Updates are not just for 'vulnerabilities' , they are for bug fixes and enhancements. The update process for services can, and often does, include a service restart, particularly in Debian systems.

It is relatively easy to identify services using deleted files* and to issue 'service name restart' commands. This can be automated if required.

* # lsof | awk '$4 == "DEL" { print }'

auditd 1001 1001 root DEL REG /usr/lib64/libnss_files-2.18.so;53bd9626

libvirtd 1468 1509 root DEL REG /usr/lib64/libnss_files-2.18.so;53bd9626


Richard Plinston Silver badge

Re: The Back Button Dependency

> With the exception of KDE, all desktops feel like a Linux desktop from 2001.

I almost never see the 'desktop' so I don't care about it much. I have several programs running in different virtual desktops and just switch between them. The 'task bar' and menu get used. KDE Plasma, semi-transparent windows, and all the desktop clutter I really don't care about. Gnome 2 or Mint does all that I need when I want it.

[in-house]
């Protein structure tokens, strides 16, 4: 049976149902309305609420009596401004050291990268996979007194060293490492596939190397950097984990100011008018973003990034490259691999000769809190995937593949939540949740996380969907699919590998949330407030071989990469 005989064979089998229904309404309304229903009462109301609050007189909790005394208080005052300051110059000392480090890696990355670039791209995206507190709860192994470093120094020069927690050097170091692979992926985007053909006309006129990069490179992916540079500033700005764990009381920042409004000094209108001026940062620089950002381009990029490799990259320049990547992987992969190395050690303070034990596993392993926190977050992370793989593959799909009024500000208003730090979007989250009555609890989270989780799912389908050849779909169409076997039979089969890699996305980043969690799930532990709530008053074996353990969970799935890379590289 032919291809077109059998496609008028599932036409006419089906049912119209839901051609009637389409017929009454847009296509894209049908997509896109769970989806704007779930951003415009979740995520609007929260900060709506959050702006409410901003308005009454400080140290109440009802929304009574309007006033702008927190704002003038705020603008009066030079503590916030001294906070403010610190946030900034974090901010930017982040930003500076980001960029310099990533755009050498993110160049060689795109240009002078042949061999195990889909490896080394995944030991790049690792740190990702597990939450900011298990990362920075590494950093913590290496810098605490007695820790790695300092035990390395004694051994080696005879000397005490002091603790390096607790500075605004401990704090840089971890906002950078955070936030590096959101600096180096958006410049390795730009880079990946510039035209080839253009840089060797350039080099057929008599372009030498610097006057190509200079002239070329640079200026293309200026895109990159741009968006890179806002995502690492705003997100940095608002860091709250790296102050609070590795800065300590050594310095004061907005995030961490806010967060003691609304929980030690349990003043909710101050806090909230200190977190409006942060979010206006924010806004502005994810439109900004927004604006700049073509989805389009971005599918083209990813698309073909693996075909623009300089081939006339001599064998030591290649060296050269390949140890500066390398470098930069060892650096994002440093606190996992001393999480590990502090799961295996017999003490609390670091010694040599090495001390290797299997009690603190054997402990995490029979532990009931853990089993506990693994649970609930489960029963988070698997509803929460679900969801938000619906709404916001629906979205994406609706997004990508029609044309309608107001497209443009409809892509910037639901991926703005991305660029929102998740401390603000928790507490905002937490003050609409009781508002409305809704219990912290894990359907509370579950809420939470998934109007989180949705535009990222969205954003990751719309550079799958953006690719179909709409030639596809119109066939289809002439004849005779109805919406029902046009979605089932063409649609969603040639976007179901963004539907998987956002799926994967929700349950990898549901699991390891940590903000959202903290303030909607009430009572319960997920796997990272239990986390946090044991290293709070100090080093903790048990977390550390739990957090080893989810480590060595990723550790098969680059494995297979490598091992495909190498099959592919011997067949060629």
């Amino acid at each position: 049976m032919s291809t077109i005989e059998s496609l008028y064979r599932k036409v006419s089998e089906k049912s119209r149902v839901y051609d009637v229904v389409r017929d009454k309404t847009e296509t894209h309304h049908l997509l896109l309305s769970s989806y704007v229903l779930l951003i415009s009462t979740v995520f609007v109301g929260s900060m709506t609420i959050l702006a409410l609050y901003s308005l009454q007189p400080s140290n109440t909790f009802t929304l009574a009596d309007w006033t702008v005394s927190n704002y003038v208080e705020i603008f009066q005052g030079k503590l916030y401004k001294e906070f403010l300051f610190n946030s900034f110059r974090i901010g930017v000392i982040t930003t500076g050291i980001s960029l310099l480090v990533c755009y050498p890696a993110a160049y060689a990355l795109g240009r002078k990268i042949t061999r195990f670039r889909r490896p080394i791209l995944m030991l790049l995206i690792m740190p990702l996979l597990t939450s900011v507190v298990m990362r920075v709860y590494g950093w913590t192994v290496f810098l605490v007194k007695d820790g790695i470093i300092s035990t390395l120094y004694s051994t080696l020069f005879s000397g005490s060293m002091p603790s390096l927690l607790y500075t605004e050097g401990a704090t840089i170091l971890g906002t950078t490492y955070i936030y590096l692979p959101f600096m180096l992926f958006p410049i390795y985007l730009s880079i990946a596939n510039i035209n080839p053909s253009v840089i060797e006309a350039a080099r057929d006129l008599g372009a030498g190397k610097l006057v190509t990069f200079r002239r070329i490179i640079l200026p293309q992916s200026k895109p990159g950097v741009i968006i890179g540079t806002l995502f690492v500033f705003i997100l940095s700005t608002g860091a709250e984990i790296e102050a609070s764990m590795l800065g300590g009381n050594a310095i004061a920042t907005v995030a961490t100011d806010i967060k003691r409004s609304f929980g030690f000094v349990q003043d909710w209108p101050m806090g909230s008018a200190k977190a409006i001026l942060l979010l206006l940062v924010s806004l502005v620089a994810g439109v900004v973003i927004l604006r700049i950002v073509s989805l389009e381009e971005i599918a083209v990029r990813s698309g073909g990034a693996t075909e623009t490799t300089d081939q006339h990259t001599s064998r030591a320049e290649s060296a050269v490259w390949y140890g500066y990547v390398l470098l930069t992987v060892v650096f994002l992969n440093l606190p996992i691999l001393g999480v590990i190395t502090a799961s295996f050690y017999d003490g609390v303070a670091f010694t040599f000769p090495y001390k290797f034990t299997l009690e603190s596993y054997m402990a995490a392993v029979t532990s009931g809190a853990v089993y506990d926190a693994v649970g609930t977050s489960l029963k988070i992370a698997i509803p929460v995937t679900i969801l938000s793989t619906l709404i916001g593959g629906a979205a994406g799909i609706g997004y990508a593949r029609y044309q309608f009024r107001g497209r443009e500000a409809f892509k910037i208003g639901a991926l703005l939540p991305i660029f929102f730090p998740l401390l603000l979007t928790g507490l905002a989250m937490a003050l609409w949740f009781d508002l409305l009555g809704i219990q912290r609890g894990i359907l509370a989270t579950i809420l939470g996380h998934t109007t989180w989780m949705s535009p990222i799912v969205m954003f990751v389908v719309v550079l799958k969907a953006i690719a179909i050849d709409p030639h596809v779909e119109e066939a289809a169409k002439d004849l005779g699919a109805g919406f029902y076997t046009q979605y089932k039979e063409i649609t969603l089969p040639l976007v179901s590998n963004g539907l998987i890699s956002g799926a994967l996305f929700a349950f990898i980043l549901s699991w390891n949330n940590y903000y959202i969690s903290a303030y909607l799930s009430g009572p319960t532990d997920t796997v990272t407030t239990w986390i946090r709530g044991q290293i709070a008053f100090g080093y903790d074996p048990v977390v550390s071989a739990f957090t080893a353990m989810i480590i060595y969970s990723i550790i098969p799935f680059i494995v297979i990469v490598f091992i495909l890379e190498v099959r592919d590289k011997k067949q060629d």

The function of an OS is to keep out the way of using using the computer.

Richard Plinston Silver badge

Re: "Windows became glacial on both systems" @AC

There was a power cut last month so my 'uptime' is only 22 days. Prior to that it was 200 or so.

The reason that Windows requires reboots on an update is that the file system cannot replace a file that is open, such as a dll. This means that the replacement files must be put in another place and a script written to move those files on the next reboot, which then must be done to complete the update.

Unix-like systems use a inode file system. This allows an open file to be replaced by creating a new inode for it and leaving the open file to be continued to be used through its own inode. When the old file has been closed by all programs then the old file is deleted and the disk space recovered - the OS keeps track of these file opens. It is only necessary to restart long running programs, such as web servers, to get them to use the new updated files.

Richard Plinston Silver badge

Re: Right. Sure. Whatever.

> Whereas Linus doesn't bother with the lipstick

I don't bother with lipstick either, and certainly don't want it as a UI.

Microsoft: OK, we have no phones, but look how much we love Android

Richard Plinston Silver badge

> I think a Microsoft branded Android is a real possibility

They already had one. Nokia released 3 Android Nokia-X phones and Microsoft continued to sell them as Microsoft-X for a few months after they took over. They killed them when they overtook Windows Phone sales.